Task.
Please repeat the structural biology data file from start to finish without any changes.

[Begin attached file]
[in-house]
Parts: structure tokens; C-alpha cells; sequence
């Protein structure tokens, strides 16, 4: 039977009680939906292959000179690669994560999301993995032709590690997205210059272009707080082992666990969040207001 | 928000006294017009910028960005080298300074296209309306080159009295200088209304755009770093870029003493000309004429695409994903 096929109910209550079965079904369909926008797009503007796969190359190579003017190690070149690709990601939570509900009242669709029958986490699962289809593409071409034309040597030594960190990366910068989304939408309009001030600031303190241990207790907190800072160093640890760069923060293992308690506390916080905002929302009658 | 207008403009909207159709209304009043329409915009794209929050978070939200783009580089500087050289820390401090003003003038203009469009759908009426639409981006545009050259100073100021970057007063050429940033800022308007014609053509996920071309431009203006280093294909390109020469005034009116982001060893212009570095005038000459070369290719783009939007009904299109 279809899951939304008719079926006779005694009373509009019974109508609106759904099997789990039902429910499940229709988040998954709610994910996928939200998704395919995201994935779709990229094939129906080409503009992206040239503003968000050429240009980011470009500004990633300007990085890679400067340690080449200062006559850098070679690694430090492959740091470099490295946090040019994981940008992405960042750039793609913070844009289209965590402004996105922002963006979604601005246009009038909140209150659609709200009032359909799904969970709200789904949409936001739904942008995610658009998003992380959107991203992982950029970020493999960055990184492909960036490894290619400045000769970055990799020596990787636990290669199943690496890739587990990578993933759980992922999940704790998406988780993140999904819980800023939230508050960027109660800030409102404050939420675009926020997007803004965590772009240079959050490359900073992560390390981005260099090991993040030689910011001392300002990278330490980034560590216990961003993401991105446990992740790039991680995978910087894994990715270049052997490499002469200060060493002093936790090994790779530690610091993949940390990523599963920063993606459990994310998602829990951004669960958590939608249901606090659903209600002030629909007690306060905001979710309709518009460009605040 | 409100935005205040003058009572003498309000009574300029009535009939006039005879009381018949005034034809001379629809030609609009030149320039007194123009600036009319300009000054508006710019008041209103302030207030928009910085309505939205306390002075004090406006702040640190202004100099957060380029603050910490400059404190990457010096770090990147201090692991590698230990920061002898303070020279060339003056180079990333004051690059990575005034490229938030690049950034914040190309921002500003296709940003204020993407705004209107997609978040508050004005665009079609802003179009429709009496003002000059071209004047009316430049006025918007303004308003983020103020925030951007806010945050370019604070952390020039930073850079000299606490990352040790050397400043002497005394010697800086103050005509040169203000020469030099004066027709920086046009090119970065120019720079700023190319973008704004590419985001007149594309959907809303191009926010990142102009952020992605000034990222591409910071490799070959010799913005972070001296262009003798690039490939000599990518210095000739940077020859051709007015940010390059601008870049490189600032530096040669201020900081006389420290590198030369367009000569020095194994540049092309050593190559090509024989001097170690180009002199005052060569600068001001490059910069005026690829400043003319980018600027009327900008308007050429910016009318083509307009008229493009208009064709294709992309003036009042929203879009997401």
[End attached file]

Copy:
[in-house]
Parts: structure tokens; C-alpha cells; sequence
């Protein structure tokens, strides 16, 4: 039977009680939906292959000179690669994560999301993995032709590690997205210059272009707080082992666990969040207001 | 928000006294017009910028960005080298300074296209309306080159009295200088209304755009770093870029003493000309004429695409994903 096929109910209550079965079904369909926008797009503007796969190359190579003017190690070149690709990601939570509900009242669709029958986490699962289809593409071409034309040597030594960190990366910068989304939408309009001030600031303190241990207790907190800072160093640890760069923060293992308690506390916080905002929302009658 | 207008403009909207159709209304009043329409915009794209929050978070939200783009580089500087050289820390401090003003003038203009469009759908009426639409981006545009050259100073100021970057007063050429940033800022308007014609053509996920071309431009203006280093294909390109020469005034009116982001060893212009570095005038000459070369290719783009939007009904299109 279809899951939304008719079926006779005694009373509009019974109508609106759904099997789990039902429910499940229709988040998954709610994910996928939200998704395919995201994935779709990229094939129906080409503009992206040239503003968000050429240009980011470009500004990633300007990085890679400067340690080449200062006559850098070679690694430090492959740091470099490295946090040019994981940008992405960042750039793609913070844009289209965590402004996105922002963006979604601005246009009038909140209150659609709200009032359909799904969970709200789904949409936001739904942008995610658009998003992380959107991203992982950029970020493999960055990184492909960036490894290619400045000769970055990799020596990787636990290669199943690496890739587990990578993933759980992922999940704790998406988780993140999904819980800023939230508050960027109660800030409102404050939420675009926020997007803004965590772009240079959050490359900073992560390390981005260099090991993040030689910011001392300002990278330490980034560590216990961003993401991105446990992740790039991680995978910087894994990715270049052997490499002469200060060493002093936790090994790779530690610091993949940390990523599963920063993606459990994310998602829990951004669960958590939608249901606090659903209600002030629909007690306060905001979710309709518009460009605040 | 409100935005205040003058009572003498309000009574300029009535009939006039005879009381018949005034034809001379629809030609609009030149320039007194123009600036009319300009000054508006710019008041209103302030207030928009910085309505939205306390002075004090406006702040640190202004100099957060380029603050910490400059404190990457010096770090990147201090692991590698230990920061002898303070020279060339003056180079990333004051690059990575005034490229938030690049950034914040190309921002500003296709940003204020993407705004209107997609978040508050004005665009079609802003179009429709009496003002000059071209004047009316430049006025918007303004308003983020103020925030951007806010945050370019604070952390020039930073850079000299606490990352040790050397400043002497005394010697800086103050005509040169203000020469030099004066027709920086046009090119970065120019720079700023190319973008704004590419985001007149594309959907809303191009926010990142102009952020992605000034990222591409910071490799070959010799913005972070001296262009003798690039490939000599990518210095000739940077020859051709007015940010390059601008870049490189600032530096040669201020900081006389420290590198030369367009000569020095194994540049092309050593190559090509024989001097170690180009002199005052060569600068001001490059910069005026690829400043003319980018600027009327900008308007050429910016009318083509307009008229493009208009064709294709992309003036009042929203879009997401």